• “The tobacco and alcohol companies insist that they’re not trying to target minors with their advertisements. But several ad campaigns have clearly been directed at children. Even though you cannot legally smoke or drink, they’re hoping to plant the seeds for when you become an adult. “The companies know that their ads reach young people. Listen to this: The brands of cigarettes that are most popular with teens just happen to be the brands that advertise most heavily in magazines read by teenagers. And many sixteen-year-olds list advertisements for alcohol among their favorite commercials.”
  •  “Think about the impressions that tobacco and alcohol advertisements try to convey about smoking and drinking. How truthful are they? What don’t they tell you about the products?”

Movies: More of the Same—And Then Some

Scenes of sex, violence and drug use in motion pictures are magnified many times over what is shown on television, and not just because the silver screen dwarfs the small screen in size. The depictions are considerably more graphic, and if it’s quantity you’re after, grab some popcorn and take your seat. It’s show time!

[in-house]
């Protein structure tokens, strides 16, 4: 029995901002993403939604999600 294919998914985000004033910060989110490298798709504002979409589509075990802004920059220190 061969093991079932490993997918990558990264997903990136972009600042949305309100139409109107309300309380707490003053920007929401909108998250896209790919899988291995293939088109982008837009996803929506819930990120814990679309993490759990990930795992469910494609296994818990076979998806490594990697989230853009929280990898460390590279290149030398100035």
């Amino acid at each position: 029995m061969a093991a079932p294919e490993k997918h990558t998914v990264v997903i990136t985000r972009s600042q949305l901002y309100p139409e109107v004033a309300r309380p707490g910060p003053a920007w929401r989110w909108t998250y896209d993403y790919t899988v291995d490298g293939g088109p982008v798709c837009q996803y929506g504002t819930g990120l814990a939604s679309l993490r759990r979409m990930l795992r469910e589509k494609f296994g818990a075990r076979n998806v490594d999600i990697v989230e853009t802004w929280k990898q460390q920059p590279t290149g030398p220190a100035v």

The film genres most popular with young people—horror flicks, action/ adventure, sci-fi and suspense thrillers—routinely feature so much bloodshed, you need a calculator to tally up the carnage. The average science fiction film contains fifty-five killings; horror films, thirty-seven; action/adventure, thirty-six; and suspense thrillers, thirty-two.

The movies also surpass all other media when it comes to portrayals of substance use. A study by Dr. George Gerbner, a professor of communications at Pennsylvania’s Temple University, compared TV programs, music videos and the twenty top-grossing U.S. pictures in 1994 and 1995. The forty films averaged 6.3 scenes of tobacco, alcohol and illicit drug use per hour; music videos on MTV, 5.6; music videos on BET, 4.7; prime-time dramatic shows, 4.4; and daytime serials, 2.5.  

As they do with television, parents need to make use of the ratings system devised by the Motion Picture Association of America. Read movie reviews too. Many newspapers and magazines now include information specifically for moms and dads who insist on knowing the content of a film before they give their teenager permission to go to the movies or rent a videocassette for home viewing.

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Caring for Your Teenager (Copyright © 2003 American Academy of Pediatrics)
The information contained on this Web site should not be used as a substitute for the medical care and advice of your pediatrician. There may be variations in treatment that your pediatrician may recommend based on individual facts and circumstances.